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“If you look across all the industries, I think web3 is definitely something that’s on everyone’s mind. Institutions do need to get into this space, either from a technology or financial perspective”, Zhuling Chen, CEO and founder of blockchain infrastructure provider RockX, told Blockhead in a conversation about the institutional adoption of cryptocurrencies.
Describing his work in crypto as a “natural evolution,” Chen, who graduated with a masters of engineering from the Massachusetts Institution of Technology, is also the co founder of aelf – a Layer 1 blockchain based on cloud computing infrastructure.
In 2019, Chen founded RockX, a platform providing non-custodial staking and API access nodes to institutions and high net worth individuals, enabling them to earn yields from their crypto. In April 2022, RockX raised US$6 million in a funding round led by the Temasek-backed Amber Group, with Matrixport and Draper Dragon participating, pushing the company’s valuation to US$30 million. The platform currently has approximately US$400 million in assets under management.
For Chen, traditional institutions are underserved because crypto projects today are mostly retail facing, because the industry has been reluctant to educate institutions. He also believes that the industry is not an “either or” between institutions and retail investors, and that institutions have actually helped to accelerate the the industry, which is why institutional adoption is inevitable.
“If we look at the success of Bitcoin nowadays, it’s in fact driven by institutional acceptance. Particularly with regulations becoming clearer, family offices and banks have started to get into BTC,” he said.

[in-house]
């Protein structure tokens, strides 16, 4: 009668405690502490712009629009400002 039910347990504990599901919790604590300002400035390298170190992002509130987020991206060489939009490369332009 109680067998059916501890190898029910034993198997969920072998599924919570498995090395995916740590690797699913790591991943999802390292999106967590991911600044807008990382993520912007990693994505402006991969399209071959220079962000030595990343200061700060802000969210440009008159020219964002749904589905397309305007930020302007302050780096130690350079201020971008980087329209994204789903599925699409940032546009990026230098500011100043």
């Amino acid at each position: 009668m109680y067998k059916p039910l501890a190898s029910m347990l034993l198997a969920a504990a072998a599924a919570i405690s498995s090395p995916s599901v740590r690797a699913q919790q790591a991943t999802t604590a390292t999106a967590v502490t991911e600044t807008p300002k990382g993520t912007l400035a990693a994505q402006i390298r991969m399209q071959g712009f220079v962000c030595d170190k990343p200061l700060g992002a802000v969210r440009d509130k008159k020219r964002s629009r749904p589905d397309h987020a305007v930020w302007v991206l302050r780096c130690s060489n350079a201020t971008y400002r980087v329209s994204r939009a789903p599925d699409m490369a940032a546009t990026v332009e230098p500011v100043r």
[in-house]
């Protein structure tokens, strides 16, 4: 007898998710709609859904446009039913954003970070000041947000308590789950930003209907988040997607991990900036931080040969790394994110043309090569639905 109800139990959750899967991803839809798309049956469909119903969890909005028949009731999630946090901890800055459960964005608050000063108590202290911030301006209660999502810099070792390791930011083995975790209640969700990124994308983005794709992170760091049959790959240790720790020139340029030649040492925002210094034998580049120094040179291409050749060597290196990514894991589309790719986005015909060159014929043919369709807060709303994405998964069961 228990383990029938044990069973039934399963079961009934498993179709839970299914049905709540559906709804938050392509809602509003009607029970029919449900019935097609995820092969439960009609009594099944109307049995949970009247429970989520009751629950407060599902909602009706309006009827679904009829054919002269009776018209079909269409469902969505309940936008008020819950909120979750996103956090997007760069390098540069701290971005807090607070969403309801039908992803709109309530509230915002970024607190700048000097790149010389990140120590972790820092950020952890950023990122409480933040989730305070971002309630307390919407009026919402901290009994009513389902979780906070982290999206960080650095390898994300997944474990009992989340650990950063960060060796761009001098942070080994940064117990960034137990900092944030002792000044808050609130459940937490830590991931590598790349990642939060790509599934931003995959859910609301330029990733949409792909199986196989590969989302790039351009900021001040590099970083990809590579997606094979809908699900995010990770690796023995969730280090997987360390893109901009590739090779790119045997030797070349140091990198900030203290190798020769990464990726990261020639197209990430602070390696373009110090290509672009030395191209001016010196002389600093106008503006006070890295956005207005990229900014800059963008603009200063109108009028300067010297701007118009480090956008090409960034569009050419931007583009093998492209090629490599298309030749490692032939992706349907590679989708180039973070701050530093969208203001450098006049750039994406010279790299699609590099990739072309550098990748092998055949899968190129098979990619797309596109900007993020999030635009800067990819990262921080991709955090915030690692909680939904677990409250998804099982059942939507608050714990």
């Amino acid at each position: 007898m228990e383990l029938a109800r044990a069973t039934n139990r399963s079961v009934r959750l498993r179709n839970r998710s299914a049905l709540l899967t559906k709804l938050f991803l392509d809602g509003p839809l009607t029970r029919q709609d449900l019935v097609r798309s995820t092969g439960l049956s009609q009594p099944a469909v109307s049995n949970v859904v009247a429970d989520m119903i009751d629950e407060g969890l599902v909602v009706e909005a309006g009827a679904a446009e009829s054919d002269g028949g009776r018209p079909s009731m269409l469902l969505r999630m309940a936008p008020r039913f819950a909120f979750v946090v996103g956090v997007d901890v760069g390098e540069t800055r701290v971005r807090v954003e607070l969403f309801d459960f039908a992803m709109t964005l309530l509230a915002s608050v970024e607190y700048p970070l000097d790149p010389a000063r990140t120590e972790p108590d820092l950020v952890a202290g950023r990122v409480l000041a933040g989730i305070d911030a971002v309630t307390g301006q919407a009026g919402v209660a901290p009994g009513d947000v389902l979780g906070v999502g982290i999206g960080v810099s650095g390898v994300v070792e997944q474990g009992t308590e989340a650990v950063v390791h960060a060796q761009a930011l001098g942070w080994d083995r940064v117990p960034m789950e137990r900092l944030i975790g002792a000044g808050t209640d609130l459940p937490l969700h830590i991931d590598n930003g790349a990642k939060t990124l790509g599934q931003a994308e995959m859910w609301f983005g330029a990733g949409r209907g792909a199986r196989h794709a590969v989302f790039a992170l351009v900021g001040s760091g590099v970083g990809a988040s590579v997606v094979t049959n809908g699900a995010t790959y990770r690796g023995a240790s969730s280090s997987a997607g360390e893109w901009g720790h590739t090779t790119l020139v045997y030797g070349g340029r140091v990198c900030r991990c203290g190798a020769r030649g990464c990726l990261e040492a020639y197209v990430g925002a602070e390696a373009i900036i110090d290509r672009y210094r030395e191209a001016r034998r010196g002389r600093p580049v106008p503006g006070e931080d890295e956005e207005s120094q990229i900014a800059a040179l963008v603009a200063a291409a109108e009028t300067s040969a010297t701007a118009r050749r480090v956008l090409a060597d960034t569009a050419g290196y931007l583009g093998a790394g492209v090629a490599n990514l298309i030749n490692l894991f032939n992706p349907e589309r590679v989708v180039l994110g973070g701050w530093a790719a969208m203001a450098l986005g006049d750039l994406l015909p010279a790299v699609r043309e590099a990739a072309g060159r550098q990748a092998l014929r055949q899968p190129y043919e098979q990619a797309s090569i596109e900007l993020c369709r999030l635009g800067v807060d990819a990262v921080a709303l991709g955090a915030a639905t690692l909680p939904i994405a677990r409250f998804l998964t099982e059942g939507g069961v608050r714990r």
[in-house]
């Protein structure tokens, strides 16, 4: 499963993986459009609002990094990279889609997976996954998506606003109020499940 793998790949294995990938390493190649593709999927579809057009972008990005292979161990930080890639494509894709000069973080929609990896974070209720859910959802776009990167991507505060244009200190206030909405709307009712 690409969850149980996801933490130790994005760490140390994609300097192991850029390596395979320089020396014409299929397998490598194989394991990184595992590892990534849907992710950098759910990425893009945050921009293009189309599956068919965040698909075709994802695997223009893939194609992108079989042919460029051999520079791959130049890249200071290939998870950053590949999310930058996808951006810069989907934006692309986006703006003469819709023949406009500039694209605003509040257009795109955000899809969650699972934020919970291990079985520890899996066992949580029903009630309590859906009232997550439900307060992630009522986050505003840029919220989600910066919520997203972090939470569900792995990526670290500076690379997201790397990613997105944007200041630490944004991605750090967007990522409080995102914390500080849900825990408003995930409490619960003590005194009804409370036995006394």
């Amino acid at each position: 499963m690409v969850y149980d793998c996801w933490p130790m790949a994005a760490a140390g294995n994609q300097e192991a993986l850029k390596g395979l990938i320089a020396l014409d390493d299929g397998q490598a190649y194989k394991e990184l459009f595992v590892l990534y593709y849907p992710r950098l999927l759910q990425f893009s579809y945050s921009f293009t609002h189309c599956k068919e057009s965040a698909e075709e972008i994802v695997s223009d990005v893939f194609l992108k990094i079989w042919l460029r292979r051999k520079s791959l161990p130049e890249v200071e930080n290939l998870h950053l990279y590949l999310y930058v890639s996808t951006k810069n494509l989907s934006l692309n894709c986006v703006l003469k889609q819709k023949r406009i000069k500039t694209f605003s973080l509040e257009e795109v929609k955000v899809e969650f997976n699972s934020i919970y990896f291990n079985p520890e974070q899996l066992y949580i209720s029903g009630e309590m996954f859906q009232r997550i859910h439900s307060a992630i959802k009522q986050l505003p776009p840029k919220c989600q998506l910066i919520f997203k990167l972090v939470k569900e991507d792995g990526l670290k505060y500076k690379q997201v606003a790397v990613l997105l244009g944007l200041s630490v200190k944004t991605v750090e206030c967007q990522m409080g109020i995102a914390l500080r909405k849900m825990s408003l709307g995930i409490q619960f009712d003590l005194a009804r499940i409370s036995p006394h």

However, Chen also believes that PoS Layer 1s will drive the next wave of institutional acceptance, partly because BTC has already been widely accepted. Chen also noted that institutions are more “patient” than retail investors, and when it comes to staking, institutions will have a vested interest in the long-term development of the network.
“They become more interested in the actual development of the blockchain itself. Because they feel they are they’re involved and empowered. And they’ll also be rewarded,” he said.
PoW vs PoS
When asked if PoS go against the ethos of decentralisation, Chen argued that the same can be said about PoW blockchains.
“If you look at all the hash rate [of bitcoin] globally, it’s pretty much controlled by the top ten mining pools. So if you look at it from this angle, PoS is probably more decentralised,” he explained.
Chen noted that while PoS networks were initially controlled by their respective foundations for security purposes, institutional participation will likely increase decentralisation for these networks.
“We believe that once institutions start to get more allocation from the foundation, or they start to be validators, it’s already one step ahead of making the blockchain at least slightly more decentralized, rather than them just trusting their foundation,” he said, adding that decentralisation is just “a process” that the industry will have to go through.
While Chen concedes that PoW is still “undisputed” and the “most secure way of doing it” when it comes to using crypto as a store of value, he believes that PoS is still more useful for the Internet when combined with smart contract technology.
“This is where blockchain goes beyond just payment or storage of value. This is where we make things programmable and efficient…If we’re looking for something that can fit into the Internet, PoS is probably the better option in this case, which Ethereum has demonstrated”, he said.
“We do see this trend that most of the blockchains will be more on PoS,” he concluded.